The vision that suffuses the IIST, according to Suresh, is that “it will be a place where technology, research and academics are integrated seamlessly”. “The students are thrilled at the prospect of working in high-end technology areas. We have triggered their initiative by asking them to do their own projects,” he said. For instance, a group of students has designed a rover that can be used for inter-planetary missions. Another group has designed a remote-controlled aircraft.

Another important initiative of the IIST is to expose its students to experiments that have real-life applications. In the last semester, every student did two experiments at the VSSC laboratories. Some students were asked to assemble a gear-box, dissemble it and prepare a report. Another experiment related to the electro-chemical energy system on Chandrayaan-1, the spacecraft that India plans to send to the moon in September. One other related to a Chandrayaan payload.

What motivated the Department of Space to set up the IIST? Despite the best efforts of ISRO, it was unable to recruit high-quality scientists and engineers during the past 10 years. This situation arose mainly because of the prevailing job-market situation wherein engineering/science students preferred to work for software companies. ISRO was unable to attract talent from the IITs, the National Institutes of Technology (NITs) and other prominent universities. At the same time, the Department of Space had planned several ambitious programmes such as Chandrayaan-1 and 2, a manned mission to space, inter-planetary exploration programmes beyond Chandrayaan, and Geo-Synchronous Satellite Launch VehicleMark III.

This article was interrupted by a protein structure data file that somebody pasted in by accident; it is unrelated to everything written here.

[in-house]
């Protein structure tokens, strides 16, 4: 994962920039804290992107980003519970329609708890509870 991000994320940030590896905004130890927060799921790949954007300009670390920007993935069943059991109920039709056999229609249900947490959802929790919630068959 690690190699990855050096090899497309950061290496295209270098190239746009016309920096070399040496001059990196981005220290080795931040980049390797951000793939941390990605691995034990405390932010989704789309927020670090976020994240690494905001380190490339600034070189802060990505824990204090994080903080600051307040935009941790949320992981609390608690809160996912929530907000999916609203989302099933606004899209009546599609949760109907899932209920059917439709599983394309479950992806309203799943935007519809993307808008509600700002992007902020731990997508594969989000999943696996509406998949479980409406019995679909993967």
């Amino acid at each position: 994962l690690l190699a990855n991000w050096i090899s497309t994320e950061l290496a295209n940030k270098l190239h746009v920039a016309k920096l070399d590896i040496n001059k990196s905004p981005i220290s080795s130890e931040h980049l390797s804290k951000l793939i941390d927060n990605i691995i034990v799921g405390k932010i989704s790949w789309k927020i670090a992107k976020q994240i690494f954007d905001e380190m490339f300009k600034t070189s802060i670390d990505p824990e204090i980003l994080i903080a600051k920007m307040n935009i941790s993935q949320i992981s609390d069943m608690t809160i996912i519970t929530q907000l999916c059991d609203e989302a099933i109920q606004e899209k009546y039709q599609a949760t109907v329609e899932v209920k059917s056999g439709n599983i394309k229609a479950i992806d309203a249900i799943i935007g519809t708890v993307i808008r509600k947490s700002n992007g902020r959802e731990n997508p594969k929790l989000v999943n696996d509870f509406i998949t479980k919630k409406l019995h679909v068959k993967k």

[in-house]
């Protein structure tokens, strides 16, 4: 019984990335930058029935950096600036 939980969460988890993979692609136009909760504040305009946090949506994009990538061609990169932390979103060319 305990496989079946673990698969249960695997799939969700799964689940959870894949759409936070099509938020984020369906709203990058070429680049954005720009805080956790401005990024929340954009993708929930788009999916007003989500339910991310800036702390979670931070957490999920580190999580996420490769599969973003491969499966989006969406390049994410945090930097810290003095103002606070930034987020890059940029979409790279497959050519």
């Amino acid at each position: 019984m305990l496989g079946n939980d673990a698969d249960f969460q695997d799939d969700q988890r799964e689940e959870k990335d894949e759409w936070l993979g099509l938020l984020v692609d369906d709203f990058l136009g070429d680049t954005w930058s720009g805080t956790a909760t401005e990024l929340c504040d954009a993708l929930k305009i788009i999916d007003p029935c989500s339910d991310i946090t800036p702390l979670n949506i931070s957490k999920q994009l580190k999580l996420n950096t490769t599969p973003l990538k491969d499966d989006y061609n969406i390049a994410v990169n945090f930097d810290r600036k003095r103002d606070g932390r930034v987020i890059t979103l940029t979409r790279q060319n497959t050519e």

“All these required high-quality human capital. That is when we came upon the idea of starting our own institute to produce engineers and scientists in space science and technology. That propelled the ISRO Chairman to take the initiative,” Suresh explained.

Moreover, Prime Minister Manmohan Singh was keen about the management of human resource in ISRO. After every successful rocket launch, he would invariably ask the ISRO top brass: “How are you going to manage your human resource? Are you able to get them?” When ISRO’s plan to set up the space institute was conveyed to him, he appreciated the move. The Central government gave the approval to set up the IIST in April 2007.

The IIST has attracted a young and talented corps of 26 academics. C.S. Narayanamurthy, who has a Ph.D. from IIT Madras, was teaching in the Maharaja Sayajirao University, Vadodara, before he joined the institute. He is now the Head of the Department of Physics. Raju K. George is the Head of the Department of Mathematics. P.S. Robi, who heads the Department of Aerospace Engineering, earlier taught at IIT Guwahati.

The syllabi

They said the syllabi were tailored to meet ISRO’s needs. A high-powered committee headed by Prof. R. Natarajan, former Director of IIT Madras and former Chairman of the All India Council of Technical Education (AICTE), spent 400 man-hours to frame the syllabi. The committee comprised professors from the IITs, the NITs and other institutions. Every department’s board of studies, which consists of teachers from the IITs and ISRO staff, refined the syllabi further.

For instance, the syllabus for B.Tech (Avionics) will cover the entire spectrum of electronics. Students will specialise in digital electronics, control systems, radio frequency systems, computer science and software engineering. The Aerospace programme lays stress on aircraft structure, aerodynamics, flight dynamics, machine dynamics, and so on. The M.Sc. course will focus on astronomy, astrophysics, remote-sensing, planetary science and atmospheric science.

“Students who pass out of the IIST will not require separate training. They can be directly absorbed into any programme of ISRO,” said Suresh.

Prakar Agarwal summed up thus: “When we came here, we were a bunch of students who were fascinated by space science. After we joined the IIST, our horizons have widened and our dreams have started materialising into projects.”